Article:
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News, little truths and wisdom regarding Pest Bird & Animal Wildlife Control, Falconry, and Birds of Prey....
Raccoons on Your Roof? Here's How to Get Them Off
Do you have raccoons on your roof? For the safety of your home and its occupants, hire professionals to remove the raccoons from your roof as soon as possible.
Having raccoons on your roof may not seem that bad, but in reality, it could be the beginning of a long struggle for control of your house. Raccoons are known to seek out weak points in a roof, such as the eavestrough, soffits, or metal or asphalt shingles. From this point, their main focus is getting inside your home to create a warm den away from the cold.
Why is this such a dangerous situation? Raccoons carry a variety of diseases that can cause life-threatening illnesses in humans and domestic pets. Raccoons also do a number on your insulation and wiring, which could have catastrophic consequences for your home.
Why It Takes a Professional to Choose the Right Live Trap for Raccoons
Live raccoon traps are one of the most humane methods of capturing and removing raccoons from a property or structure. Live traps use bait to lure raccoons to a trap so that the raccoon can be safely relocated or humanely euthanized. There are a variety of raccoon traps professionals use based on the number of raccoons onsite, the size of the raccoons, and the location of the raccoons.
Below, we outline some of the key factors that professionals consider when using live traps to remove raccoons from a property.
Seized raccoons from Kawartha Lakes facility *Update
Back in September the Ministry of Natural Resources and Forestry (MNRF) obtained a permit to remove close to 100 raccoons that were being kept in a rehabilitation facility called “Mally’s Third Chance Raccoon Rescue”. *Our original Article here* The MNRF states that this charity violated the Provincial Wildlife Conservation Act and was not meeting their regulations as wildlife custodians; which is why the animals in their care were seized. Although Mally’s Raccoon Rescue wholly denies these allegations, there are certain aspects of the videos posted that don’t quite add up. What we are questioning is why did they have so many animals in their care, is housing so many animals together risking spread of disease, and why were kits being taken into custody at this time of year? There are many reasons why this raid may have happened and this article will help to explore those reasons.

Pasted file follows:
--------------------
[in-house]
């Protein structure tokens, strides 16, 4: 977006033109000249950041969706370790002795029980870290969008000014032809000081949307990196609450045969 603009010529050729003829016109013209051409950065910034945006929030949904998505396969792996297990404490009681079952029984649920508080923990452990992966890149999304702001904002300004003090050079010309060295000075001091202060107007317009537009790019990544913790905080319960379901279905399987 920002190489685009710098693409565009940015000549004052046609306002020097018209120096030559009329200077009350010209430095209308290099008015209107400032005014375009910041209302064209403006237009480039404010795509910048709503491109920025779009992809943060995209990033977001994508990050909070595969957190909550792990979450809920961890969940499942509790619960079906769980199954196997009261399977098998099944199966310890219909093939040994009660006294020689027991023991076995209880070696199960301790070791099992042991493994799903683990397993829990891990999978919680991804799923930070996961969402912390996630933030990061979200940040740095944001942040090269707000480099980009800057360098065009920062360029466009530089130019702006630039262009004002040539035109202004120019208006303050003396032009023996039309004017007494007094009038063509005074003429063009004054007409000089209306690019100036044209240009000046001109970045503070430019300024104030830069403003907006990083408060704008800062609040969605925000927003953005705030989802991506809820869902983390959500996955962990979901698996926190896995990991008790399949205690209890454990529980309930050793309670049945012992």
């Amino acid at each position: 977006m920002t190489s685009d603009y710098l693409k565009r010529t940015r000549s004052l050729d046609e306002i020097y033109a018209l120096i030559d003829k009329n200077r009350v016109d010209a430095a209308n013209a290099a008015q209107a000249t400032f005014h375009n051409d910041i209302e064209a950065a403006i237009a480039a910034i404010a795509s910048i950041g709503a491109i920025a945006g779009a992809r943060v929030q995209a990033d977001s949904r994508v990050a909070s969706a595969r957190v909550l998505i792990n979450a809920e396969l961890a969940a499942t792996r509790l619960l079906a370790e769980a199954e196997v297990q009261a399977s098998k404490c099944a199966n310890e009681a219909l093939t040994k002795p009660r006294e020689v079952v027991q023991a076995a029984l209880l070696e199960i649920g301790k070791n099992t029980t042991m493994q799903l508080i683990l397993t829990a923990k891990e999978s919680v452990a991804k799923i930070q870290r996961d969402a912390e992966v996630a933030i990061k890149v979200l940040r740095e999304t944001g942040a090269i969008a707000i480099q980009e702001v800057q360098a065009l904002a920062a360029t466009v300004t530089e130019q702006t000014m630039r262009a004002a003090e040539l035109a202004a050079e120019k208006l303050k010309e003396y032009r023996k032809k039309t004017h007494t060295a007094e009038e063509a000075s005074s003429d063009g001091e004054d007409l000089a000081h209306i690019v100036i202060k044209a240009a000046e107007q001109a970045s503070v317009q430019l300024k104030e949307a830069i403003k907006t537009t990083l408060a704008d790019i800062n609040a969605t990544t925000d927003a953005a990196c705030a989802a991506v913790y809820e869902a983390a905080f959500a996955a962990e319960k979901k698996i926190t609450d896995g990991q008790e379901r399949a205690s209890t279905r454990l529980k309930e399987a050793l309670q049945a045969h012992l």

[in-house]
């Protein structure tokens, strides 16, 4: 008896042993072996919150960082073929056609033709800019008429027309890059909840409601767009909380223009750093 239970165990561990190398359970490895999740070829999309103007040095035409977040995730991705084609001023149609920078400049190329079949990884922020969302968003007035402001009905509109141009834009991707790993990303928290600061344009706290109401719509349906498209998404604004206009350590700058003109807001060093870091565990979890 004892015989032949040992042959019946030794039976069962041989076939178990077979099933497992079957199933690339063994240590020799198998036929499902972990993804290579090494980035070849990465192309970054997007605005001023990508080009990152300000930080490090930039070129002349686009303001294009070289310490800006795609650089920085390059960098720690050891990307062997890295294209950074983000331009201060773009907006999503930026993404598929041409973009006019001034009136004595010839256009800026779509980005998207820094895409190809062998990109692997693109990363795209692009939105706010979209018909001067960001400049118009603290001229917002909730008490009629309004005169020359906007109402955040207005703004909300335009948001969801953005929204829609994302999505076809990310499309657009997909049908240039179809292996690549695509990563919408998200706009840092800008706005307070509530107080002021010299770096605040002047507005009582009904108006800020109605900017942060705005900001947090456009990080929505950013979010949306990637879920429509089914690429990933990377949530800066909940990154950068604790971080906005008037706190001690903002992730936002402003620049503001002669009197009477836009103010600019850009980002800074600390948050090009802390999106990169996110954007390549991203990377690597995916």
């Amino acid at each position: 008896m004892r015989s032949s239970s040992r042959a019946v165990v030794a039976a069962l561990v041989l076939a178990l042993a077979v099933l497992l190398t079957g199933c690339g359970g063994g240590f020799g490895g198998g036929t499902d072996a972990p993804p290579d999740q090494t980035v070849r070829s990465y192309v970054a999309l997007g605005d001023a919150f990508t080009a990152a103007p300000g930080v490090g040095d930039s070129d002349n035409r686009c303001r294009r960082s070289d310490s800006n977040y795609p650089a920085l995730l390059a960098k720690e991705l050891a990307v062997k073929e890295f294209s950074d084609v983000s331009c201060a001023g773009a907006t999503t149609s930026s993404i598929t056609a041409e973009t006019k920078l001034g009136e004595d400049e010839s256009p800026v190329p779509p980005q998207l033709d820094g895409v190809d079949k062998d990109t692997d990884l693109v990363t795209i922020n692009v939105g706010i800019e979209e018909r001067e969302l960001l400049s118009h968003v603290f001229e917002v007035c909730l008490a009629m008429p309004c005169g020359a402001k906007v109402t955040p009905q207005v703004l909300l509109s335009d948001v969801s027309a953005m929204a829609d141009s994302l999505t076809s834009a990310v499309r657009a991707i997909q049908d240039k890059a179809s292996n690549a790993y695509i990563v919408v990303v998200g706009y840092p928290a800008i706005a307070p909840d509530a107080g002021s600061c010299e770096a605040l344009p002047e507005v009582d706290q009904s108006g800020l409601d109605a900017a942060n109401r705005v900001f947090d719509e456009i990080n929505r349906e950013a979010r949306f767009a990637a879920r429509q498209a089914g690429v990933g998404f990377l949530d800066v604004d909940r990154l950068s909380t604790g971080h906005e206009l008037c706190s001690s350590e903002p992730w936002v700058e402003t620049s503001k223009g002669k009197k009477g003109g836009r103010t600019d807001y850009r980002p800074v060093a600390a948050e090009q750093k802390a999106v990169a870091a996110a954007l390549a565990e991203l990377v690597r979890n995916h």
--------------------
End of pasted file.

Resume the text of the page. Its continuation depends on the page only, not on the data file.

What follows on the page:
In Ontario, the law for wildlife custodians states that “wildlife custodians are legally authorized to provide temporary care for sick, injured, or orphaned wildlife so they can be returned to the wild.” The key word in this statement is temporary. This facility had close to 100 animals in captivity and many of the animals in the pictures seen, appear to be in perfectly stable condition to be released into the wild. Raccoons or other animals in captivity can easily become domesticated. This poses a large problem because they can become reliant on humans for food and shelter and become unable to survive on their own successfully. This leaves us to question if these animals are being kept in captivity longer than they should be? Also with so many animals housed together are they risking the spread of disease?
How to Clean Raccoon Poop Safely and Effectively
Cleaning raccoon poop is a whole different ballgame compared to picking up after your dog or cat. Raccoon poop carries a wealth of diseases that can lead to serious and fatal health risks to humans and domestic animals.
Raccoon poop might look a lot like the poop of a small dog but there are a few differences. It usually contains undigested food such as berries, seeds, and other foods. Raccoon poop is tubular shaped, two to three inches in length, dark in colour, and often has an overpowering odour.